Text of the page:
(above) The Jefferson County Museum has an exhibit documenting natural and man-made disasters in Jefferson County. Pictured here, from 1951, is a Citizens Fire Company truck in front of the remains of the Bates house in Halltown, which was destroyed when a truck carrying 15 tons of dynamite exploded after a broken tire chain created a spark. Mr. Bates perished in the explosion, which left an eight-foot-deep crater in the roadway. Photograph by Edwin A. Fitzpatrick, Jr.
First it’s the daffodils. Then it’s the forsythia. The wind still blows cold, but springtime is in the air. Doug Pifer explains that some of the haze we see around this time is quite natural — just trees doing what trees do. Local garden club leaders have been eager for spring too. For some, it’s been a four-year wait to stage their annual home and garden tour. It’s quite a show, and it raises money for beautification projects around the Eastern Panhandle.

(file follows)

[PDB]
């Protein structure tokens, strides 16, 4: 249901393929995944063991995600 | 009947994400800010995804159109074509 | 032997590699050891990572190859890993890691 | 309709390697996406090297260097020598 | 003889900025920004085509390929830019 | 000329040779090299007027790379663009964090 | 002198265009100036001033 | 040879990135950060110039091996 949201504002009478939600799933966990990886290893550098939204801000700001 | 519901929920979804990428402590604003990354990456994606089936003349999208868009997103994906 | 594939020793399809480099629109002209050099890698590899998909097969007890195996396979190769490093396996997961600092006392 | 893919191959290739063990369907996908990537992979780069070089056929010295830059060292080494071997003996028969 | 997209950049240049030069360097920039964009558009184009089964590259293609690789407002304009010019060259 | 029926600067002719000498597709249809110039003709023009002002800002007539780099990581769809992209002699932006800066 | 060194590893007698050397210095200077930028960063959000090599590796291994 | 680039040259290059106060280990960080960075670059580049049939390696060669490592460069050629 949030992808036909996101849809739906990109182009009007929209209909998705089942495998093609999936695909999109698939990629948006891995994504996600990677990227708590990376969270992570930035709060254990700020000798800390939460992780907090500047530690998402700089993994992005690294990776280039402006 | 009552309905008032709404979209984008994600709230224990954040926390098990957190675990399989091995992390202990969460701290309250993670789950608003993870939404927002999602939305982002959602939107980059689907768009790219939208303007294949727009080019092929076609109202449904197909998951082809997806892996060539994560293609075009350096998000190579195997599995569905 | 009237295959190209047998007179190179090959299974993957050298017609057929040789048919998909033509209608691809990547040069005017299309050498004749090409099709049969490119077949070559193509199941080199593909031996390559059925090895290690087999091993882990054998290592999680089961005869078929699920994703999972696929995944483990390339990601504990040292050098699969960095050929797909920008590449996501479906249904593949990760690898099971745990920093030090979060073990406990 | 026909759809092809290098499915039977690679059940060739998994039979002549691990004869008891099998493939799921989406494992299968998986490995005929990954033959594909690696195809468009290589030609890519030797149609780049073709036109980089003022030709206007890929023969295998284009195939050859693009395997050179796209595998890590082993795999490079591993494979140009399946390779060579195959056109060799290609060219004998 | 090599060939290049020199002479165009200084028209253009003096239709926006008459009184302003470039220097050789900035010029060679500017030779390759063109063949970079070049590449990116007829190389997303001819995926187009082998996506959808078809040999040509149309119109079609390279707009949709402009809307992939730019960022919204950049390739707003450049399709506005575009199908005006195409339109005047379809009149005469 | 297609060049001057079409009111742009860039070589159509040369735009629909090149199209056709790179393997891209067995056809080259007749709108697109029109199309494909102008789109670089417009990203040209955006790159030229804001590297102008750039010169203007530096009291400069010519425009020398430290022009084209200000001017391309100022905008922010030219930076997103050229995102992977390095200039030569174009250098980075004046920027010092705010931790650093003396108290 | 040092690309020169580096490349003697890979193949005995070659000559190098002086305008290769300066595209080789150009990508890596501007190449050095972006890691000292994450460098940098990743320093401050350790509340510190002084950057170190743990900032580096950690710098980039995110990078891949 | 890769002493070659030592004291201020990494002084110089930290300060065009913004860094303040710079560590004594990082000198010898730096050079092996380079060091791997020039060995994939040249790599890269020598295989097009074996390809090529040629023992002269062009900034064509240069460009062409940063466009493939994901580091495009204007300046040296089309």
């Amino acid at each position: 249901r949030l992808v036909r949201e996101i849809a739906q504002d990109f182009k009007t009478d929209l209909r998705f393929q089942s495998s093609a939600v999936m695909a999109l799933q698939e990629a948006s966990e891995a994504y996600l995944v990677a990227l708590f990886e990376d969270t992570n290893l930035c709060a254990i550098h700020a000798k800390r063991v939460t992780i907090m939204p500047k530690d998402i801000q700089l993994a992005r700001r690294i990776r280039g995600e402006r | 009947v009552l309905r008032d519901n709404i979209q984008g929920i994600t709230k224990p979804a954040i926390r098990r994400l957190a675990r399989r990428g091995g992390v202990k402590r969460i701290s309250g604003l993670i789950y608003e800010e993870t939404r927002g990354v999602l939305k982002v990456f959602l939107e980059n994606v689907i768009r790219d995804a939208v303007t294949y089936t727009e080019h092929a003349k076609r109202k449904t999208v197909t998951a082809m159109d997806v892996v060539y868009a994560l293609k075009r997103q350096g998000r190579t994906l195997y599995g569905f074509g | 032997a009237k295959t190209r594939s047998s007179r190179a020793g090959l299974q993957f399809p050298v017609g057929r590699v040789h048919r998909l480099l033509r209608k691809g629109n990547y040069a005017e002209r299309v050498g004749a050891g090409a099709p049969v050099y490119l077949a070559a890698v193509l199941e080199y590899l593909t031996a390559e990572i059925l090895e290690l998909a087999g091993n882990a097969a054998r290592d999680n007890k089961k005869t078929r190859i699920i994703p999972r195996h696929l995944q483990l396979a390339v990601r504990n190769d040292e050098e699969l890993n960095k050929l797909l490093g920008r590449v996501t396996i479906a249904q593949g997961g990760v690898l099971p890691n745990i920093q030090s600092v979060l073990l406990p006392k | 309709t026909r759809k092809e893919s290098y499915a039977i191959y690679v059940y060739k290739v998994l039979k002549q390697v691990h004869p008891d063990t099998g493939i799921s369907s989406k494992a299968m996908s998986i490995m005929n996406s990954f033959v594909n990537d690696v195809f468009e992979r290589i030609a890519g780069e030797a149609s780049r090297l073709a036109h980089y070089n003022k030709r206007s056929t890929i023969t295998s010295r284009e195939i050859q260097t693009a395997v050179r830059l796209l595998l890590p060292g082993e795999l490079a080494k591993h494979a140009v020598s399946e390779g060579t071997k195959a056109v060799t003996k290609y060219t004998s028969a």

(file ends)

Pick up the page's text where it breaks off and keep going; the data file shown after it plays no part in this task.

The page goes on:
These are some serious gardeners that organize this tour and prepare the floral decorations, but if you’d like to try a little gardening yourself, that’s certainly encouraged too. Especially if you visit Dogwood General in downtown Shepherdstown which hopes to become a hub for backyard gardeners and food growers with larger ambitions as well. Likewise, the Jefferson County Development Authority is looking to help make connections between local producers and customers with its new “Agriculture at Home” program. When we say Jefferson County is growing, it’s not just houses.
The Jefferson County budget is also slated to grow next year (it’s an annual trend, despite the pruning that’s often applied by the Commissioners). Since it’s not easy for many citizens to make it to the county meetings, The Observer will be looking at the county and school system budget numbers over the next months.By Steve Pearson